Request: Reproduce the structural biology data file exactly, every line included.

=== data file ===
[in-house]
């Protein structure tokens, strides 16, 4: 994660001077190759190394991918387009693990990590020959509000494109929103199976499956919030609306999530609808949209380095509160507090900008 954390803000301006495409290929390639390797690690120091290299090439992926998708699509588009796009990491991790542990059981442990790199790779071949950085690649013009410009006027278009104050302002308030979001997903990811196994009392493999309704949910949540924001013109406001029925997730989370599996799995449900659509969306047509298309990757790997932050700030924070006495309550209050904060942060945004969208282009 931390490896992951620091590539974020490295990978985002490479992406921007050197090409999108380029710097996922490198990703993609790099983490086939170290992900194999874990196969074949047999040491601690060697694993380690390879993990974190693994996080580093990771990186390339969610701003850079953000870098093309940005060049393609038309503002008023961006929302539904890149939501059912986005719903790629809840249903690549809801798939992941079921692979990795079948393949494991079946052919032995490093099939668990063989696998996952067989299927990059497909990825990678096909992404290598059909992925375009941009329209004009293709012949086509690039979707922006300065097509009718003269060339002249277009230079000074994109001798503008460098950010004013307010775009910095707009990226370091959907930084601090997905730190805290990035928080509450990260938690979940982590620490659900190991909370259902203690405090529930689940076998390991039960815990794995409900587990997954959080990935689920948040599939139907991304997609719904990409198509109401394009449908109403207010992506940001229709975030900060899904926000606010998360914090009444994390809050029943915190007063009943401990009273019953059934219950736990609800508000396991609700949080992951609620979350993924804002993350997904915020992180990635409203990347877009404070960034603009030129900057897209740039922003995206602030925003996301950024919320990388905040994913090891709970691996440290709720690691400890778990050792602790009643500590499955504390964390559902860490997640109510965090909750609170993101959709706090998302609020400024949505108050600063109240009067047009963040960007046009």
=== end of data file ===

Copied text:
[in-house]
């Protein structure tokens, strides 16, 4: 994660001077190759190394991918387009693990990590020959509000494109929103199976499956919030609306999530609808949209380095509160507090900008 954390803000301006495409290929390639390797690690120091290299090439992926998708699509588009796009990491991790542990059981442990790199790779071949950085690649013009410009006027278009104050302002308030979001997903990811196994009392493999309704949910949540924001013109406001029925997730989370599996799995449900659509969306047509298309990757790997932050700030924070006495309550209050904060942060945004969208282009 931390490896992951620091590539974020490295990978985002490479992406921007050197090409999108380029710097996922490198990703993609790099983490086939170290992900194999874990196969074949047999040491601690060697694993380690390879993990974190693994996080580093990771990186390339969610701003850079953000870098093309940005060049393609038309503002008023961006929302539904890149939501059912986005719903790629809840249903690549809801798939992941079921692979990795079948393949494991079946052919032995490093099939668990063989696998996952067989299927990059497909990825990678096909992404290598059909992925375009941009329209004009293709012949086509690039979707922006300065097509009718003269060339002249277009230079000074994109001798503008460098950010004013307010775009910095707009990226370091959907930084601090997905730190805290990035928080509450990260938690979940982590620490659900190991909370259902203690405090529930689940076998390991039960815990794995409900587990997954959080990935689920948040599939139907991304997609719904990409198509109401394009449908109403207010992506940001229709975030900060899904926000606010998360914090009444994390809050029943915190007063009943401990009273019953059934219950736990609800508000396991609700949080992951609620979350993924804002993350997904915020992180990635409203990347877009404070960034603009030129900057897209740039922003995206602030925003996301950024919320990388905040994913090891709970691996440290709720690691400890778990050792602790009643500590499955504390964390559902860490997640109510965090909750609170993101959709706090998302609020400024949505108050600063109240009067047009963040960007046009």